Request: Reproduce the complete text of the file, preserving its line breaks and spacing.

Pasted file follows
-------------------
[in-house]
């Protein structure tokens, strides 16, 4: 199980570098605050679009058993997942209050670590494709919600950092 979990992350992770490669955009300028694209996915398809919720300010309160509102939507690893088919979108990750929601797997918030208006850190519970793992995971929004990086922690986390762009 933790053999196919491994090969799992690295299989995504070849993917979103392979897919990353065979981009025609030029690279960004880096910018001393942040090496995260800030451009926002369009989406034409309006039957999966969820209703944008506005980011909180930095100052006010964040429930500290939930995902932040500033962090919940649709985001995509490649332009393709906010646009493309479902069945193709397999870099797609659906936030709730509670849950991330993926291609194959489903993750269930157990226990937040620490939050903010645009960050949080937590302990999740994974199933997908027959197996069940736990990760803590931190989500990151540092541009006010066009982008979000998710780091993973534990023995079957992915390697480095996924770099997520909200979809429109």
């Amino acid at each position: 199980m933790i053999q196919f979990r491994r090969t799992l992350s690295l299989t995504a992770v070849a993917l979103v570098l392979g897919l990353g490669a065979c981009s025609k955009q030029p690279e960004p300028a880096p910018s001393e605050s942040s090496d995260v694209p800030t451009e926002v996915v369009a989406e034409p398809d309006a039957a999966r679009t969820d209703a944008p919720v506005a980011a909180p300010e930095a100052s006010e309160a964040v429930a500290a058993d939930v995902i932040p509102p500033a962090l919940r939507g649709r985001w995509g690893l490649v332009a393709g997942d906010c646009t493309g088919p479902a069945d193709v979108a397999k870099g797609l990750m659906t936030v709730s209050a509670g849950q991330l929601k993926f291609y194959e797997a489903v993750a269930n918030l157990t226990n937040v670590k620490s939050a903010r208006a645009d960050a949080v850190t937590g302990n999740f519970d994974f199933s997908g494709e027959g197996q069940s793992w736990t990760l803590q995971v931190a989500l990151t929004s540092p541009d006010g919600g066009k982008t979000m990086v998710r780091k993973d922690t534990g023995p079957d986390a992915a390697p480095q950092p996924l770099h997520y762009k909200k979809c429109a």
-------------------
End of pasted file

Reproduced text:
[in-house]
């Protein structure tokens, strides 16, 4: 199980570098605050679009058993997942209050670590494709919600950092 979990992350992770490669955009300028694209996915398809919720300010309160509102939507690893088919979108990750929601797997918030208006850190519970793992995971929004990086922690986390762009 933790053999196919491994090969799992690295299989995504070849993917979103392979897919990353065979981009025609030029690279960004880096910018001393942040090496995260800030451009926002369009989406034409309006039957999966969820209703944008506005980011909180930095100052006010964040429930500290939930995902932040500033962090919940649709985001995509490649332009393709906010646009493309479902069945193709397999870099797609659906936030709730509670849950991330993926291609194959489903993750269930157990226990937040620490939050903010645009960050949080937590302990999740994974199933997908027959197996069940736990990760803590931190989500990151540092541009006010066009982008979000998710780091993973534990023995079957992915390697480095996924770099997520909200979809429109």
């Amino acid at each position: 199980m933790i053999q196919f979990r491994r090969t799992l992350s690295l299989t995504a992770v070849a993917l979103v570098l392979g897919l990353g490669a065979c981009s025609k955009q030029p690279e960004p300028a880096p910018s001393e605050s942040s090496d995260v694209p800030t451009e926002v996915v369009a989406e034409p398809d309006a039957a999966r679009t969820d209703a944008p919720v506005a980011a909180p300010e930095a100052s006010e309160a964040v429930a500290a058993d939930v995902i932040p509102p500033a962090l919940r939507g649709r985001w995509g690893l490649v332009a393709g997942d906010c646009t493309g088919p479902a069945d193709v979108a397999k870099g797609l990750m659906t936030v709730s209050a509670g849950q991330l929601k993926f291609y194959e797997a489903v993750a269930n918030l157990t226990n937040v670590k620490s939050a903010r208006a645009d960050a949080v850190t937590g302990n999740f519970d994974f199933s997908g494709e027959g197996q069940s793992w736990t990760l803590q995971v931190a989500l990151t929004s540092p541009d006010g919600g066009k982008t979000m990086v998710r780091k993973d922690t534990g023995p079957d986390a992915a390697p480095q950092p996924l770099h997520y762009k909200k979809c429109a």